• We have organised some ‘themed one off events’ which have proven popular.
  • Town deal to include the future of the high street project. Project in progress to include the Ryecroft site, leading into the Ironmarket, High street and Midway. Developer interested!
  1. Newcastle Council plan to be carbon neutral by 2030, work is in progress to make this happen. We are working with partners and Keele University on our Climate Change agenda. A working panel has been set up to move this forward. More on the web site.
  2. Delighted that the people of Kidsgrove have worked hard to make sure their new sports centre plans are going to happen at a cost of £ 6m. A much needed facility for the people of Kidsgrove. Some of you will have noticed Jubilee 2 big pool was closed down for some time due to a major leak in the walls. It is now mended at a cost to the original develops.
  3. A joint allocations housing plan has been updated recently. The main advantage being residents now make a single application rather than two separate ones if they are wanting new accommodations. Aspire housing are our other partner.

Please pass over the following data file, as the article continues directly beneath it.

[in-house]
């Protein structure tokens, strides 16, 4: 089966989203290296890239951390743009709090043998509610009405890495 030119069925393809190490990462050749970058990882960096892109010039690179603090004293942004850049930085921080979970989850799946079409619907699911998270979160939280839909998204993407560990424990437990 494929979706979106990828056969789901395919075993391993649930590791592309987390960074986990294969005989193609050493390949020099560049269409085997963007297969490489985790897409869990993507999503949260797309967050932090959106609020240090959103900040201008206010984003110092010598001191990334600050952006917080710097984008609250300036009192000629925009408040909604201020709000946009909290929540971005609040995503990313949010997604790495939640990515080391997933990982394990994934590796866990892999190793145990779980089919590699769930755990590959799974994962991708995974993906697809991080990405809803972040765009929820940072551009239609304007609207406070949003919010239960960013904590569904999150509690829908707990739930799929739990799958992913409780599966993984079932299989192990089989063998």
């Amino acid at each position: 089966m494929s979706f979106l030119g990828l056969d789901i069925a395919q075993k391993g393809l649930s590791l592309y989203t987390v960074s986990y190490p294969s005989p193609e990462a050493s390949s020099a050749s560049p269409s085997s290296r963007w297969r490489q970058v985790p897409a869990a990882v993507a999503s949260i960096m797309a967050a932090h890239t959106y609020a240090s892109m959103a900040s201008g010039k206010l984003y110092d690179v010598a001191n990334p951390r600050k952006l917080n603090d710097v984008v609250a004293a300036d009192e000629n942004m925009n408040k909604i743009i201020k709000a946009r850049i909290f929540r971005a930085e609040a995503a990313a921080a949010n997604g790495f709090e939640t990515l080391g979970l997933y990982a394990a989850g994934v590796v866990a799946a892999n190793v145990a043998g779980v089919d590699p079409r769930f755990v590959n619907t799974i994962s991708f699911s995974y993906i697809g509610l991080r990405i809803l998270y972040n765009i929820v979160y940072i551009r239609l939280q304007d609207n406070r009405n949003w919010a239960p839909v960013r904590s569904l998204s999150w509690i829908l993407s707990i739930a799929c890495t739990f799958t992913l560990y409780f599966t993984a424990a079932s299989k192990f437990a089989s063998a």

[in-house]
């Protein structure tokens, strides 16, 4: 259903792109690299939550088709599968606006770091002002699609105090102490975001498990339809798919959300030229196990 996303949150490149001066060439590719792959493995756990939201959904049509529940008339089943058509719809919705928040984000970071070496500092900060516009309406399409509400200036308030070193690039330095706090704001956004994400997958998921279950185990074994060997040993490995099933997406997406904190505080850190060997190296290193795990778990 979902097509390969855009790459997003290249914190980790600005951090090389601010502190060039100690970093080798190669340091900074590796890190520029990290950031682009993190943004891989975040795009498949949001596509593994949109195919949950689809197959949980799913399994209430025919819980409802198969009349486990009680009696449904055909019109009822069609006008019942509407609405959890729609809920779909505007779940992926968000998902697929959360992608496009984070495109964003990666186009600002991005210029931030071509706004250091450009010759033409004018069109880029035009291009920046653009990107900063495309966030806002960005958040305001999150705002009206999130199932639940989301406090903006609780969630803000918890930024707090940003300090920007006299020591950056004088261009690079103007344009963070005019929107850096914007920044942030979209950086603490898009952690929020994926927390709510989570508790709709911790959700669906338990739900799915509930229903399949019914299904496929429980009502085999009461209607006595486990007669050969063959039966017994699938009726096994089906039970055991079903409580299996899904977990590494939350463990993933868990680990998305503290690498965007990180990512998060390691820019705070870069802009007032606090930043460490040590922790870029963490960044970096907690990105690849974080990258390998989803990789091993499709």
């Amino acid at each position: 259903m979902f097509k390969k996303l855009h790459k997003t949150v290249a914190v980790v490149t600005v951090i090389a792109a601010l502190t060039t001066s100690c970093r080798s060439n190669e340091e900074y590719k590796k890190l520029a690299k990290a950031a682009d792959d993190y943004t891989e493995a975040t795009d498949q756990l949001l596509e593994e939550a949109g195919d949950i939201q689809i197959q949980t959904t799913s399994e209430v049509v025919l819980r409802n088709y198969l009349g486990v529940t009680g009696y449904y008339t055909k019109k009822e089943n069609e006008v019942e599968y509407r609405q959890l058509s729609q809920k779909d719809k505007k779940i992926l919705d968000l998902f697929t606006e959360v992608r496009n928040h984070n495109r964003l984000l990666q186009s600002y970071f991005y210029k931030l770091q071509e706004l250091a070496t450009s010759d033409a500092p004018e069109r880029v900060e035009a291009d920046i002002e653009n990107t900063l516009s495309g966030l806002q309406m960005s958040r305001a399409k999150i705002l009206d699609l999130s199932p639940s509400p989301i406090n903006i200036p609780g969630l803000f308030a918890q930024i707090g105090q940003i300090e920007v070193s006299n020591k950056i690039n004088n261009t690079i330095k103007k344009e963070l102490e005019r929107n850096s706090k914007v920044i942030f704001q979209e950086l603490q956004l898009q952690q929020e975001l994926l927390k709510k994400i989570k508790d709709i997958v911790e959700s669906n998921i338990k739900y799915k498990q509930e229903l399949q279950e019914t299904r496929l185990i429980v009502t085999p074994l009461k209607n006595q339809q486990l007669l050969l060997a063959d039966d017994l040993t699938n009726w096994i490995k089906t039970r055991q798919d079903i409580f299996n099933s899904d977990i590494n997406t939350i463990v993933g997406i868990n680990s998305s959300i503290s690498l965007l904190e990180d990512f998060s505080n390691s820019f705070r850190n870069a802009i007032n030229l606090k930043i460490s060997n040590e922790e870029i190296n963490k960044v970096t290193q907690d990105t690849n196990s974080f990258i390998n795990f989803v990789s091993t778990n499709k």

4. We have recently published our Air Quality plan. (On the website.) government are telling us we need to bring our carbon emission ratings up to Euro 6 standard. As a result, one of the major changes we have to implement is a bus gate at peak times on the A53 on Etruria road. Private cars will not be able to access up the bank from the A500 at peak Times which will affect residents in May Bank, Porthill and Wolstanton.
  5. New recycling system was introduced earlier this year, most residents are very happy with this new system and much prefer it to the box system. Recycling rates improved but value of the material not as high under the co mingled system.
  6. Some will have seen the old Savoy cinema site development is now well underway in town centre. It was given permission as student accommodation, but due to the present virus, demand is not as high as expected. A recent application was granted to allow multi resident occupancy for the next two years. Parking of cars may be an issue however.
  7. Walleys quarry landfill sire remains a problem with regard to odour, an extensive piece of work is underway to look at odour and highway issues. A working group is cross examining the agencies involved and hope to report their findings early next year.
  8. The Local plan site allocation document is being rewritten at the moment. It will be coming out for consultation in the New Year.

Marion Reddish, December 2020

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The continuing effects of Covid-19 on students and staff in our schools and colleges: A statement from the Liberal Democrat Education Association.